As early as 2013, we have known that a lower baseline prostate-specific antigen (PSA) is associated with a higher overall survival benefit from Provenge (sipuleucel-T)
Prostate cancer treatments have been targeting the androgen receptor for over 80 years, and the vast majority of our new treatments also continue to target the androgen receptor. Prostate cancer treatments have failed to include new classes of treatments when compared to other cancers.
There was a small clinical trial, by Mark Ratain, M.D., of the University of Chicago, that suggests that it is possible to take a lower dose of Zytiga (abiraterone) along with a low-fat breakfast and achieve a response similar to the one we would expect to see with a full dose on an empty stomach.
African American men face many different health disparities with most of the disparities being weighed against them. There is one notable exception, African American (AA) men have a huge, significant overall survival benefit when given Sipuleucel-T (Provenge) equal to 9.5 months over their Caucasian counterparts!
Basic statistics about advanced prostate cancer.
A recent phase II clinical trial described at the 2019 ASCO GU meeting using a combination of two immunotherapy drugs in metastatic prostate cancer has shown some positive activity.
At the recent ASCO GU conference, we learned the results from the ARAMUS phase III trial which evaluated Darolutamide, an androgen receptor (AR) antagonist (a drug that prevents androgens from affecting prostate and prostate cancer cells). The trial studied the efficacy and safety of darolutamide in men with nmCRPC men.
African American Men experience a survival advantage over Caucasian Men when they take either Zytiga or Xtandi.
Co-pay assistance is now available for advanced Prostate Cancer drugs.
A preplanned early analysis of the Phase III TITAN trial shows that Erleada (apalutamide) has met the both of the trial’s primary endpoints in the treatment of men with metastatic castration-sensitive prostate cancer (CSPC).
The Food and Drug Administration (FDA) has approved a new Phase 1 clinical trial to evaluate ARV-110 for men with metastatic castration-resistant prostate cancer (mCRPC).
Health Canada has recently approved an expanded use for enzalutamide (Xtandi) so that it can now be prescribed to treat men with non-metastatic castration-resistant prostate cancer (nmCRPC).
Sub-group analysis of the clinical trial ERA 223 signal that the concerns about the use in combination of Zytiga and Xofigo might not cause a significant increase in the risk for developing bone fractures if a man is also simultaneously on a bone targeted therapy.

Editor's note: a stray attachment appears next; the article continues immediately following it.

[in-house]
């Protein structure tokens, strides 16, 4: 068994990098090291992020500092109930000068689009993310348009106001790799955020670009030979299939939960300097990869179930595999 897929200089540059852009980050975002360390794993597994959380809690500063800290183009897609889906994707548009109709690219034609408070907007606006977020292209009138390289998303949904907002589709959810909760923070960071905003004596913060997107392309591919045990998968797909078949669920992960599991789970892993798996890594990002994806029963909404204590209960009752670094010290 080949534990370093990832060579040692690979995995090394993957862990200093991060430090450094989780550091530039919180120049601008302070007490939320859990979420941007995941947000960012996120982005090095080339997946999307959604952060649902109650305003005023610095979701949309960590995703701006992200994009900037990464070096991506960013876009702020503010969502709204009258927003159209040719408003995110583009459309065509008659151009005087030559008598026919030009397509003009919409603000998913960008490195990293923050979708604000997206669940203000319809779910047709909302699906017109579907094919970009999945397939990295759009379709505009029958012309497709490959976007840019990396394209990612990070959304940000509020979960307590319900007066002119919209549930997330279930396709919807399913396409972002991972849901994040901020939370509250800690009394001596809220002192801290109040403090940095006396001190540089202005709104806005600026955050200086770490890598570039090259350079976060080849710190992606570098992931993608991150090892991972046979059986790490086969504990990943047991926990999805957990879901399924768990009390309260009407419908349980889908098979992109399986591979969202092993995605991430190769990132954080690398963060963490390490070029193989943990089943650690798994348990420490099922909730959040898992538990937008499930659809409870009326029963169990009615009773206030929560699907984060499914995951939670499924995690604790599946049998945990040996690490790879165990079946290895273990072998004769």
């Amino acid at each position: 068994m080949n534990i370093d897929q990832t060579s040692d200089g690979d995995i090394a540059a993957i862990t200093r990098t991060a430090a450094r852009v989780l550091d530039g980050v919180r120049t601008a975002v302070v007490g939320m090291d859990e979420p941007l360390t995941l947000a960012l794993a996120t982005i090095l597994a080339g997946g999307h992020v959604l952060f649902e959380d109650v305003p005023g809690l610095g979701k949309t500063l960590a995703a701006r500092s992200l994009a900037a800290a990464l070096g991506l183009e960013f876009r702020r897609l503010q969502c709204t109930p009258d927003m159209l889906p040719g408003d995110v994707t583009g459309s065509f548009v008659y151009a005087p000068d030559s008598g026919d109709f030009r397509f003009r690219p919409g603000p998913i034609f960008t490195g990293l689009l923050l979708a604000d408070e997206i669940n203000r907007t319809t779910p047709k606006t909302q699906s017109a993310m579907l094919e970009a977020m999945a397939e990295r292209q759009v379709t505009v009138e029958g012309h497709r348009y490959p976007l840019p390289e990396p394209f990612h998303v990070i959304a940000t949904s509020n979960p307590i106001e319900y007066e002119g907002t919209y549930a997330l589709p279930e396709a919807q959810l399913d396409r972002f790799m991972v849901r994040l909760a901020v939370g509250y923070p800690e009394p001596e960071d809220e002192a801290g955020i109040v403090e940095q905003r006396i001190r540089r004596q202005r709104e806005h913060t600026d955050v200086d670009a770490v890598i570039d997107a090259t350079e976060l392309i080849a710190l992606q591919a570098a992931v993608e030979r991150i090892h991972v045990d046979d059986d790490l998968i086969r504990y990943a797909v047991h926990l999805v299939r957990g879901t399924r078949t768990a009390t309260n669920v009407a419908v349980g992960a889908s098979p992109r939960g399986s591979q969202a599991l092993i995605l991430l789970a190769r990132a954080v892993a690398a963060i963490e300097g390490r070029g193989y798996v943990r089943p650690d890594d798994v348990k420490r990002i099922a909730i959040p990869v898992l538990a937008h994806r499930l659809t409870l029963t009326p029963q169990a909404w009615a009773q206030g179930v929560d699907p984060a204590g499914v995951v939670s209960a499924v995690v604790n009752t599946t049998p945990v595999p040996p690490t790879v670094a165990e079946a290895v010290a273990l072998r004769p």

Palliative care improves a person’d quality of life and it also can extend a person’s survival.
In a small, 25 man, but significant clinical trial of men with metastatic castrate-resistant prostate cancer (mCRPC) who also qualified for Radium-223 (Xofigo) it was shown that the level of pain a man has during the treatment could be used as a prognostic tool of his survival.
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In an analysis of the NRG Oncology clinical trial NRG-RTOG 9202 it was shown that the interval of time to biochemical reoccurrence (PSA only or BCR), or the time it takes for previously treated prostate cancer to return as indicated by a prostate-specific antigen (PSA) rise, could be used as a surrogate endpoint for survival for men with locally advanced prostate cancer.
It was announced today that the Phase 3 ARCHES trial which evaluated XTANDI (enzalutamide) along with androgen deprivation therapy (ADT) in men with metastatic hormone-sensitive prostate cancer (mHSPC) met its primary endpoint, significantly improving radiographic progression-free survival (rPFS) versus ADT alone.
Prostate cancer treatments, particularly hormone therapy (ADT) can have a significant effect on speeding up the process of thinning and weakening the bones. There are some available treatments (Zoledronic acid aka Zoladex and denosumab aka Xgeva) which are designed to slow down or reverse this process; however, they are known to have many adverse side effects themselves. These side effects can include severe fractures of the femur which could limit survival and cataracts. For this reason, these treatments are usually used later, when men become castrate resistant and metastatic.
A recent finding shows that men with a Gleason score of 9–10 prostate cancer may derive a smaller survival benefit from androgen deprivation therapy (ADT) compared with those with Gleason score of 8.